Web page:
| FOR IMMEDIATE RELEASE
TUESDAY, MARCH 23, 1999
TDD (202) 514-1888
JUSTICE DEPARTMENT REQUIRES SBC TO DIVEST
Requires Divestitures of Cellular Telephone Systems in 17 Markets
WASHINGTON, D.C. - The Justice Department and SBC Communications today agreed on a consent decree that would resolve the Department's antitrust concerns about SBC's acquisitions of Ameritech Corporation and Comcast Cellular Corporation by requiring SBC and Ameritech to divest one of the two cellular telephone systems in each of 17 markets in Illinois, Indiana and Missouri, including the major metropolitan areas of Chicago and St. Louis. This is one of the largest divestiture packages involving a merger ever required by the Department's Antitrust Division.
The Department said that the SBC acquisition of Ameritech, as originally proposed, would have led to a loss of head-to-head competition in wireless mobile telephone services in these 17 markets. Ameritech currently owns one of the cellular systems in each of these 17 markets, and the other cellular system in each of those markets is owned by either SBC or Comcast.
"Competition between wireless mobile telephone providers is increasingly important to consumers who use wireless services for a wide variety of personal and business purposes," said Joel I. Klein, Assistant Attorney General in charge of the Department's Antitrust Division. "Without these divestitures, consumers would have paid higher prices or received lower quality services for wireless mobile telephone service in the 17 wireless mobile telephone markets where Ameritech and either SBC or Comcast are the two cellular telephone providers. The proposed consent decree will protect consumers from any loss in competition for wireless mobile telephone service."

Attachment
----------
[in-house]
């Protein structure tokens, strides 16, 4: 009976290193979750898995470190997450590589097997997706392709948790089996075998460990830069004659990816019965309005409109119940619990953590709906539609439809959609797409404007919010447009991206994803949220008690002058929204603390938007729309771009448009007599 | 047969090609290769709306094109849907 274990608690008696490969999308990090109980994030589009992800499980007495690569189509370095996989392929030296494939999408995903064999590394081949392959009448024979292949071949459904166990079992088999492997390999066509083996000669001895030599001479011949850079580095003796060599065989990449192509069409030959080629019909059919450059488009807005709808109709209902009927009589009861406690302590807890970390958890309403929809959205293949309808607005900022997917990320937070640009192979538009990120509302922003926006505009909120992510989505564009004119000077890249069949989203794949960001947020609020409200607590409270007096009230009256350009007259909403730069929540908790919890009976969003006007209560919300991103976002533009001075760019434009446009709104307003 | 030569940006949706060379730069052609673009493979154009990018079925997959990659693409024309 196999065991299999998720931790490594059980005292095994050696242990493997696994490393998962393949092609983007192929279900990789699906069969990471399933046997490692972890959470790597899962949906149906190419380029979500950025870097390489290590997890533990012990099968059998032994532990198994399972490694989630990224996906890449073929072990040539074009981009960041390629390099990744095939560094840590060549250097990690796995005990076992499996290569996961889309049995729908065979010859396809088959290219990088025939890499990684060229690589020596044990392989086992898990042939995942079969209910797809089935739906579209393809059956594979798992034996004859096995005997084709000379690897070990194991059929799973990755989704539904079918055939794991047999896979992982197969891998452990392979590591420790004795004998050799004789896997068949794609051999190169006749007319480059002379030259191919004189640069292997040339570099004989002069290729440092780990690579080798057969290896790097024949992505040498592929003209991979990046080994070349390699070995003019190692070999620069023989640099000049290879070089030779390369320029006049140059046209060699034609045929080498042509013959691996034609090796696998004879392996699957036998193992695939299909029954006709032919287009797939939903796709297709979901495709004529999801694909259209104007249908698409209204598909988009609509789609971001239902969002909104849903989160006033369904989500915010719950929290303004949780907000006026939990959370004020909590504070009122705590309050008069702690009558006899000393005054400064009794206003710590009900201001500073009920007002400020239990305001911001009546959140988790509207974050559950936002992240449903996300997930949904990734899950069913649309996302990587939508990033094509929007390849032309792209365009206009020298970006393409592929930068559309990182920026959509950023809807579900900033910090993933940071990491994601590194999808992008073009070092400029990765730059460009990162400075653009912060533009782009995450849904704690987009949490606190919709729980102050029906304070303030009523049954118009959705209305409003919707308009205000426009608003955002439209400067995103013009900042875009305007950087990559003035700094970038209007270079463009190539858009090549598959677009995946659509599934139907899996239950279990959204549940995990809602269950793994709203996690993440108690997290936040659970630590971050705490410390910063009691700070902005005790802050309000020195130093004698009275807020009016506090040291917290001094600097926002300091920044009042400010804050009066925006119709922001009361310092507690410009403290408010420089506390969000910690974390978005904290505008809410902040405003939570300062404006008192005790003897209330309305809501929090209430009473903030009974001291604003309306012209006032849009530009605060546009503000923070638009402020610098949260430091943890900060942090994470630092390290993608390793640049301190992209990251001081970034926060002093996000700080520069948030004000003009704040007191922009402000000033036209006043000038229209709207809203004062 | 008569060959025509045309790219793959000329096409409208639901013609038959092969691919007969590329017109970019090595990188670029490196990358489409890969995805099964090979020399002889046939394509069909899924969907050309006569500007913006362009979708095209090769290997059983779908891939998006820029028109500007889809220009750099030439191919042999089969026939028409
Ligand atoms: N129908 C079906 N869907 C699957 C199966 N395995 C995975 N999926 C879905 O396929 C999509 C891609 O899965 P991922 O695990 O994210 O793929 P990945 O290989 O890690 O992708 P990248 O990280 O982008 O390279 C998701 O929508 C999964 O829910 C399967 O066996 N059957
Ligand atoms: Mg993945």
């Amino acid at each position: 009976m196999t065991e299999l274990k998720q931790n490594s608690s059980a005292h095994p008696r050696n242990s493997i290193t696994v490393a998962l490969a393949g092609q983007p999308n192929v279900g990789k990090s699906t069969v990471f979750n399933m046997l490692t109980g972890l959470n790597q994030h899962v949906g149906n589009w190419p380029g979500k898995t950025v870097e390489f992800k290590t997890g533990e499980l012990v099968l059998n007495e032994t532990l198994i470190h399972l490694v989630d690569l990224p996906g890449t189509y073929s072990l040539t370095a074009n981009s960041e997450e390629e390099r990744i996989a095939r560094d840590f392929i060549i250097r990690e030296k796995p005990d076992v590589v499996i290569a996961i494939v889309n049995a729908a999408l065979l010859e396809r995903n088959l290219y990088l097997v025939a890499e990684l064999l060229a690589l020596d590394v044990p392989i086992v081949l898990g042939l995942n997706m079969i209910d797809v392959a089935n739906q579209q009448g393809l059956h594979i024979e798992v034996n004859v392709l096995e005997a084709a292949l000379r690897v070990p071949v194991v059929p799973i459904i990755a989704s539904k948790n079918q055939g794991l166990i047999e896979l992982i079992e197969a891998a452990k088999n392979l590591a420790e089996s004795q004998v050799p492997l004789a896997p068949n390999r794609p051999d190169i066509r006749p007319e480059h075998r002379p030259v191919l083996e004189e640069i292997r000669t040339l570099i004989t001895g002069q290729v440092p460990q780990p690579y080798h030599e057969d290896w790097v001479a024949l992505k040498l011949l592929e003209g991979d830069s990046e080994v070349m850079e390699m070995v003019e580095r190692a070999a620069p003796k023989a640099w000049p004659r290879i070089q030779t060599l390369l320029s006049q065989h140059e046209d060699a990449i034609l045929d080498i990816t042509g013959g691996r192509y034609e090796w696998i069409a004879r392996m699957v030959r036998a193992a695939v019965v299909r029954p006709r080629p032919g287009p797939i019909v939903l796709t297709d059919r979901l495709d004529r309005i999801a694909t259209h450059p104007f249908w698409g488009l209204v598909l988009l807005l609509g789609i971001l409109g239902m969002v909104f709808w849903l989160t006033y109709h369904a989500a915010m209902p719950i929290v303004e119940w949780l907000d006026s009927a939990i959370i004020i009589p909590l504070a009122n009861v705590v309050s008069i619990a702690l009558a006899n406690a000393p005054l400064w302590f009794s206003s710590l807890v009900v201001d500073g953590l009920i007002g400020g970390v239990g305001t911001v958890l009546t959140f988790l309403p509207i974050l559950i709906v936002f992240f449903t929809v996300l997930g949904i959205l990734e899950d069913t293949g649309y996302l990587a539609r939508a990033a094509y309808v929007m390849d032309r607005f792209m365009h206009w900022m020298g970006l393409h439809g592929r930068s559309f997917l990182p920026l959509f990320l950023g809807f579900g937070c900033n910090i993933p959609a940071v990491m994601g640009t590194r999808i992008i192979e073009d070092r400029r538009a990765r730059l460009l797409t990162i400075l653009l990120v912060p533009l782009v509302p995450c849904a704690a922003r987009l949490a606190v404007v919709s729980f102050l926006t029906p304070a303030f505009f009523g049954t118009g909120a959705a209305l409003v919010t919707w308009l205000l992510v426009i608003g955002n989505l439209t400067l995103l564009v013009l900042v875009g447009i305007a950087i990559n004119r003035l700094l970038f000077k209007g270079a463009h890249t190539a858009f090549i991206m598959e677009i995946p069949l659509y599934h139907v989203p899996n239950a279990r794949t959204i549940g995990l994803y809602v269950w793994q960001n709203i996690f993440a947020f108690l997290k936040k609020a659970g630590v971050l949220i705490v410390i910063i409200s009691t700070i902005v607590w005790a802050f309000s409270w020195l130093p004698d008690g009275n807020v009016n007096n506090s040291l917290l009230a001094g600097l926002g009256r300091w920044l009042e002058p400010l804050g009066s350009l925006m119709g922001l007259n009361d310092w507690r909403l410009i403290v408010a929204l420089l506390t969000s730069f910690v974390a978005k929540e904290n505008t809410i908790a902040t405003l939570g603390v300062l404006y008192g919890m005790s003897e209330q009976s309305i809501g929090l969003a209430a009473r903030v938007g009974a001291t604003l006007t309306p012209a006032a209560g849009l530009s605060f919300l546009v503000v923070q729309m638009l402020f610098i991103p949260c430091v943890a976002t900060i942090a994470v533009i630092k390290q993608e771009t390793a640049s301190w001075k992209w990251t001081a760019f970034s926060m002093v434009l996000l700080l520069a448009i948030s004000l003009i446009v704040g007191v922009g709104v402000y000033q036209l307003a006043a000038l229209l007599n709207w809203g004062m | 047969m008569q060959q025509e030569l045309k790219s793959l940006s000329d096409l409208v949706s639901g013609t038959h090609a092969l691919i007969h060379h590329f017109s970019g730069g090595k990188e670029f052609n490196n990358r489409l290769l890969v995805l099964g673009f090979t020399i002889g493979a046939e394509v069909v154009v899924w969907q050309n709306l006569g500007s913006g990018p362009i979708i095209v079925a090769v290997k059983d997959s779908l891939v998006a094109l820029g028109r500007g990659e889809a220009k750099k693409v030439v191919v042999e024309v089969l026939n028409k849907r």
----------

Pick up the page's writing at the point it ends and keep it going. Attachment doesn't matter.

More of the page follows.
The Antitrust Division's suit was filed under Section 7 of the Clayton Act, which prohibits mergers that may substantially lessen competition, and reflects the Division's view about the antitrust issues raised by the proposed merger. Other government agencies, including the Federal Communications Commission and the public utility commissions of Illinois, Indiana, and Ohio, are also reviewing the SBC/Ameritech transaction under the laws which those agencies enforce.
The Department's antitrust suit and the proposed consent decree were filed today in U.S. District Court in Washington, D.C. The consent decree, if approved by the Court, would settle the suit.
Under the proposed consent decree, Ameritech is obliged to divest its cellular telephone systems in St. Louis and other markets in Missouri, as well as its cellular telephone systems in the three markets in Illinois where it overlaps with Comcast. The Department said the consent decree will also help ensure that a purchaser of the divested Ameritech cellular systems in the St. Louis area would have the ability to pursue a local exchange entry strategy in SBC's local service area, such as that Ameritech had planned before the merger. In the remaining markets in Illinois and Indiana where SBC's and Ameritech's cellular telephone systems overlap, SBC and Ameritech can choose which of the two systems in each market must be divested.